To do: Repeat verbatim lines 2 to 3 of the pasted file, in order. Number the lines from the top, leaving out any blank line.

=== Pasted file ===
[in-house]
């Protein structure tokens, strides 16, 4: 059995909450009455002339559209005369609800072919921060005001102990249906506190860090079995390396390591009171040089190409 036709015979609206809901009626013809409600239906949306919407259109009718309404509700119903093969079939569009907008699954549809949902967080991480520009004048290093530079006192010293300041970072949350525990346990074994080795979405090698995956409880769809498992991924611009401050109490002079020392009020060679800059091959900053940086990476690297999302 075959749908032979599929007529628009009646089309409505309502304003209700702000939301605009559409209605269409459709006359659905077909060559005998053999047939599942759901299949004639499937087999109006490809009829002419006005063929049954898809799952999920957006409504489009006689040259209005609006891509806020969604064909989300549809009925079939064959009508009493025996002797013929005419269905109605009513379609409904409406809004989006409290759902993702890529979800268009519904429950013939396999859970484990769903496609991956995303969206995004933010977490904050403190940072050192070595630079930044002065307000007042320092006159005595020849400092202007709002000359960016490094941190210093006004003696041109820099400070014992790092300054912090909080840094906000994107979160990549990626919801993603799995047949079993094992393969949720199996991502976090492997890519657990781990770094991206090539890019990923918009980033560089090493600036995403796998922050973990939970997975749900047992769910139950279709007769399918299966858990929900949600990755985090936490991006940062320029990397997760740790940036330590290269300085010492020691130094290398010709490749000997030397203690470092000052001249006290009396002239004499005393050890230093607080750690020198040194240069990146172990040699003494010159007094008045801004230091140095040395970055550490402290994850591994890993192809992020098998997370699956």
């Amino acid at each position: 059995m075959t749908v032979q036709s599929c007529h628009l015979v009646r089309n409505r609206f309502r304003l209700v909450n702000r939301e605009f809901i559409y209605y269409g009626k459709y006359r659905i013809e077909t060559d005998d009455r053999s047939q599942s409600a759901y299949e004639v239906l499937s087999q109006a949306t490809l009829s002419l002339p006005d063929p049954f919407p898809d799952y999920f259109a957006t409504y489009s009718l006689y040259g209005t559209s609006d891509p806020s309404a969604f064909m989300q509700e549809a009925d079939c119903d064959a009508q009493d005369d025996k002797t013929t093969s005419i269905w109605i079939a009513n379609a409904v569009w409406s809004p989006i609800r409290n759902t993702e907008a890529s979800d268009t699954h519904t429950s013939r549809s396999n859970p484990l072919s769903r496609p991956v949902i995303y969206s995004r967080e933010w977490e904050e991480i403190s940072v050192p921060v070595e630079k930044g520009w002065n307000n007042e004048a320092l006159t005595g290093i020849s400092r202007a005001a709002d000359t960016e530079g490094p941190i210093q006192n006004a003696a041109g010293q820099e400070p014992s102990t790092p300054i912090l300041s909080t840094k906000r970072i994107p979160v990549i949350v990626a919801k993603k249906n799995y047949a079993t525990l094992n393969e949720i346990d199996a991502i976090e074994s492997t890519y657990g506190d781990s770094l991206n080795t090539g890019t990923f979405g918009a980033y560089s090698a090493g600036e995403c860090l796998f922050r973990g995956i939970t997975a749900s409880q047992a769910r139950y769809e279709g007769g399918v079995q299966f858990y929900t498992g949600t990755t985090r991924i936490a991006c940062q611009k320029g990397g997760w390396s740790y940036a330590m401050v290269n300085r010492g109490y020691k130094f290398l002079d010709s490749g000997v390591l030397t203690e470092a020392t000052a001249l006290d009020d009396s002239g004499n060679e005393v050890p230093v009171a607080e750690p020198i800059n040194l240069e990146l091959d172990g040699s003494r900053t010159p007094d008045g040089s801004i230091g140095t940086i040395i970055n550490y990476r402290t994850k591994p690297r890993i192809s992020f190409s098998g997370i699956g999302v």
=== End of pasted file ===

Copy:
């Protein structure tokens, strides 16, 4: 059995909450009455002339559209005369609800072919921060005001102990249906506190860090079995390396390591009171040089190409 036709015979609206809901009626013809409600239906949306919407259109009718309404509700119903093969079939569009907008699954549809949902967080991480520009004048290093530079006192010293300041970072949350525990346990074994080795979405090698995956409880769809498992991924611009401050109490002079020392009020060679800059091959900053940086990476690297999302 075959749908032979599929007529628009009646089309409505309502304003209700702000939301605009559409209605269409459709006359659905077909060559005998053999047939599942759901299949004639499937087999109006490809009829002419006005063929049954898809799952999920957006409504489009006689040259209005609006891509806020969604064909989300549809009925079939064959009508009493025996002797013929005419269905109605009513379609409904409406809004989006409290759902993702890529979800268009519904429950013939396999859970484990769903496609991956995303969206995004933010977490904050403190940072050192070595630079930044002065307000007042320092006159005595020849400092202007709002000359960016490094941190210093006004003696041109820099400070014992790092300054912090909080840094906000994107979160990549990626919801993603799995047949079993094992393969949720199996991502976090492997890519657990781990770094991206090539890019990923918009980033560089090493600036995403796998922050973990939970997975749900047992769910139950279709007769399918299966858990929900949600990755985090936490991006940062320029990397997760740790940036330590290269300085010492020691130094290398010709490749000997030397203690470092000052001249006290009396002239004499005393050890230093607080750690020198040194240069990146172990040699003494010159007094008045801004230091140095040395970055550490402290994850591994890993192809992020098998997370699956």
């Amino acid at each position: 059995m075959t749908v032979q036709s599929c007529h628009l015979v009646r089309n409505r609206f309502r304003l209700v909450n702000r939301e605009f809901i559409y209605y269409g009626k459709y006359r659905i013809e077909t060559d005998d009455r053999s047939q599942s409600a759901y299949e004639v239906l499937s087999q109006a949306t490809l009829s002419l002339p006005d063929p049954f919407p898809d799952y999920f259109a957006t409504y489009s009718l006689y040259g209005t559209s609006d891509p806020s309404a969604f064909m989300q509700e549809a009925d079939c119903d064959a009508q009493d005369d025996k002797t013929t093969s005419i269905w109605i079939a009513n379609a409904v569009w409406s809004p989006i609800r409290n759902t993702e907008a890529s979800d268009t699954h519904t429950s013939r549809s396999n859970p484990l072919s769903r496609p991956v949902i995303y969206s995004r967080e933010w977490e904050e991480i403190s940072v050192p921060v070595e630079k930044g520009w002065n307000n007042e004048a320092l006159t005595g290093i020849s400092r202007a005001a709002d000359t960016e530079g490094p941190i210093q006192n006004a003696a041109g010293q820099e400070p014992s102990t790092p300054i912090l300041s909080t840094k906000r970072i994107p979160v990549i949350v990626a919801k993603k249906n799995y047949a079993t525990l094992n393969e949720i346990d199996a991502i976090e074994s492997t890519y657990g506190d781990s770094l991206n080795t090539g890019t990923f979405g918009a980033y560089s090698a090493g600036e995403c860090l796998f922050r973990g995956i939970t997975a749900s409880q047992a769910r139950y769809e279709g007769g399918v079995q299966f858990y929900t498992g949600t990755t985090r991924i936490a991006c940062q611009k320029g990397g997760w390396s740790y940036a330590m401050v290269n300085r010492g109490y020691k130094f290398l002079d010709s490749g000997v390591l030397t203690e470092a020392t000052a001249l006290d009020d009396s002239g004499n060679e005393v050890p230093v009171a607080e750690p020198i800059n040194l240069e990146l091959d172990g040699s003494r900053t010159p007094d008045g040089s801004i230091g140095t940086i040395i970055n550490y990476r402290t994850k591994p690297r890993i192809s992020f190409s098998g997370i699956g999302v």